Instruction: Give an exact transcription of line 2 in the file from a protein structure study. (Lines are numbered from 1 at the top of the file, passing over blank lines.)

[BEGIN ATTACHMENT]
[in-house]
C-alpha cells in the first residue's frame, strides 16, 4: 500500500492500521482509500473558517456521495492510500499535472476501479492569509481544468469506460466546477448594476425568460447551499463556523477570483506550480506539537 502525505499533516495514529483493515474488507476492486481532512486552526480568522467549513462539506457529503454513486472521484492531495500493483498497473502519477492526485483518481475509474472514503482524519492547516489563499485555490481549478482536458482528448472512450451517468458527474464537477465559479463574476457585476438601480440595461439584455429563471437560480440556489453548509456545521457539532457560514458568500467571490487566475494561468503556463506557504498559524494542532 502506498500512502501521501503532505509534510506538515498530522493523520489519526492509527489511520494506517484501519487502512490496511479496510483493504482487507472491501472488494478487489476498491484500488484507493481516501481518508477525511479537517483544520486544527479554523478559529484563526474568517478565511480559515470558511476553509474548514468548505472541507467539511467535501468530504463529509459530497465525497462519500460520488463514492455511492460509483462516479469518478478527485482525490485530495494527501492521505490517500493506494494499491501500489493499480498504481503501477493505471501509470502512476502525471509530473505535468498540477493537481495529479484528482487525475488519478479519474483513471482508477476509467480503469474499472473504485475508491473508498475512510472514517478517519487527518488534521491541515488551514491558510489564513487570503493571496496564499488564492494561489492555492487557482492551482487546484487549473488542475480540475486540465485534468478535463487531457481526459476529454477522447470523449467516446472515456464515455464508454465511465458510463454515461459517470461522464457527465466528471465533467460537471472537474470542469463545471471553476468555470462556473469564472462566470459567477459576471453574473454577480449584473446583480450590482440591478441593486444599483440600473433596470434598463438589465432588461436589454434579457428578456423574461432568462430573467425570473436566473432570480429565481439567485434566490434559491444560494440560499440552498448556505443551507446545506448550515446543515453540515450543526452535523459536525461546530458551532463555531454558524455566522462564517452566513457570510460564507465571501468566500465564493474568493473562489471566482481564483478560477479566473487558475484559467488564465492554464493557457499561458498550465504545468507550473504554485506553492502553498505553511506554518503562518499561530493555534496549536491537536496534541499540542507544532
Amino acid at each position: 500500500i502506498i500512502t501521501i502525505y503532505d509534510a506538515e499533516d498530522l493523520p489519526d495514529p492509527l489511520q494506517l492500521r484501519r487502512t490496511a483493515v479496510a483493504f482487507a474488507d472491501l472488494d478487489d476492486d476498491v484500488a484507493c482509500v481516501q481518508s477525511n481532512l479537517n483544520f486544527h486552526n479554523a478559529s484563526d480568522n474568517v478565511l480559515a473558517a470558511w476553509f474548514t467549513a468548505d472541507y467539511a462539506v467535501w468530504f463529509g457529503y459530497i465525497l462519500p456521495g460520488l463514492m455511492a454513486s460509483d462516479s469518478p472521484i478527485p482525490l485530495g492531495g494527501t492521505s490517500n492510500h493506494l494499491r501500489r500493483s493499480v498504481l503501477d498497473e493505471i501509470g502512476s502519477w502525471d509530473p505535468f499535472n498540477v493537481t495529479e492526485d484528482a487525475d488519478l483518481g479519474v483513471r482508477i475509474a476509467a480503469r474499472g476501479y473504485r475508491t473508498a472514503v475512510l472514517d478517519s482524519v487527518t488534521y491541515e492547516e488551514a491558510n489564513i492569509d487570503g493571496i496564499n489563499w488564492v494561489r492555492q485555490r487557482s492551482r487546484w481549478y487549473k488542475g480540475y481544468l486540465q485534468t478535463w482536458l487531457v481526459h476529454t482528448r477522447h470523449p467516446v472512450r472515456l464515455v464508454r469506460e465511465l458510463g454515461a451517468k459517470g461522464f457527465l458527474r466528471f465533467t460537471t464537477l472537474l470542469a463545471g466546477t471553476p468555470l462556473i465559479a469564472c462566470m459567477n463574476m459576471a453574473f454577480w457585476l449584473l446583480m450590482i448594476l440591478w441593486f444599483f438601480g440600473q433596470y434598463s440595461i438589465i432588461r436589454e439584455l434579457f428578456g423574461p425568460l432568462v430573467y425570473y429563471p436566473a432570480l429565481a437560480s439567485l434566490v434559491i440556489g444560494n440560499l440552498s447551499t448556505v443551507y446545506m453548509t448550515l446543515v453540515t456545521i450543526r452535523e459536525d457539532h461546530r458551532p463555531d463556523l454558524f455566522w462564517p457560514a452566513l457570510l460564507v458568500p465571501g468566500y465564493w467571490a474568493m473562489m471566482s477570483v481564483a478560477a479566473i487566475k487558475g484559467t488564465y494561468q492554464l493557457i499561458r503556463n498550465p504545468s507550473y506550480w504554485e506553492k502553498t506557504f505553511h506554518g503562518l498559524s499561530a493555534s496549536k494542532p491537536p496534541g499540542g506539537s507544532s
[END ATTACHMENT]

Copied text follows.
C-alpha cells in the first residue's frame, strides 16, 4: 500500500492500521482509500473558517456521495492510500499535472476501479492569509481544468469506460466546477448594476425568460447551499463556523477570483506550480506539537 502525505499533516495514529483493515474488507476492486481532512486552526480568522467549513462539506457529503454513486472521484492531495500493483498497473502519477492526485483518481475509474472514503482524519492547516489563499485555490481549478482536458482528448472512450451517468458527474464537477465559479463574476457585476438601480440595461439584455429563471437560480440556489453548509456545521457539532457560514458568500467571490487566475494561468503556463506557504498559524494542532 502506498500512502501521501503532505509534510506538515498530522493523520489519526492509527489511520494506517484501519487502512490496511479496510483493504482487507472491501472488494478487489476498491484500488484507493481516501481518508477525511479537517483544520486544527479554523478559529484563526474568517478565511480559515470558511476553509474548514468548505472541507467539511467535501468530504463529509459530497465525497462519500460520488463514492455511492460509483462516479469518478478527485482525490485530495494527501492521505490517500493506494494499491501500489493499480498504481503501477493505471501509470502512476502525471509530473505535468498540477493537481495529479484528482487525475488519478479519474483513471482508477476509467480503469474499472473504485475508491473508498475512510472514517478517519487527518488534521491541515488551514491558510489564513487570503493571496496564499488564492494561489492555492487557482492551482487546484487549473488542475480540475486540465485534468478535463487531457481526459476529454477522447470523449467516446472515456464515455464508454465511465458510463454515461459517470461522464457527465466528471465533467460537471472537474470542469463545471471553476468555470462556473469564472462566470459567477459576471453574473454577480449584473446583480450590482440591478441593486444599483440600473433596470434598463438589465432588461436589454434579457428578456423574461432568462430573467425570473436566473432570480429565481439567485434566490434559491444560494440560499440552498448556505443551507446545506448550515446543515453540515450543526452535523459536525461546530458551532463555531454558524455566522462564517452566513457570510460564507465571501468566500465564493474568493473562489471566482481564483478560477479566473487558475484559467488564465492554464493557457499561458498550465504545468507550473504554485506553492502553498505553511506554518503562518499561530493555534496549536491537536496534541499540542507544532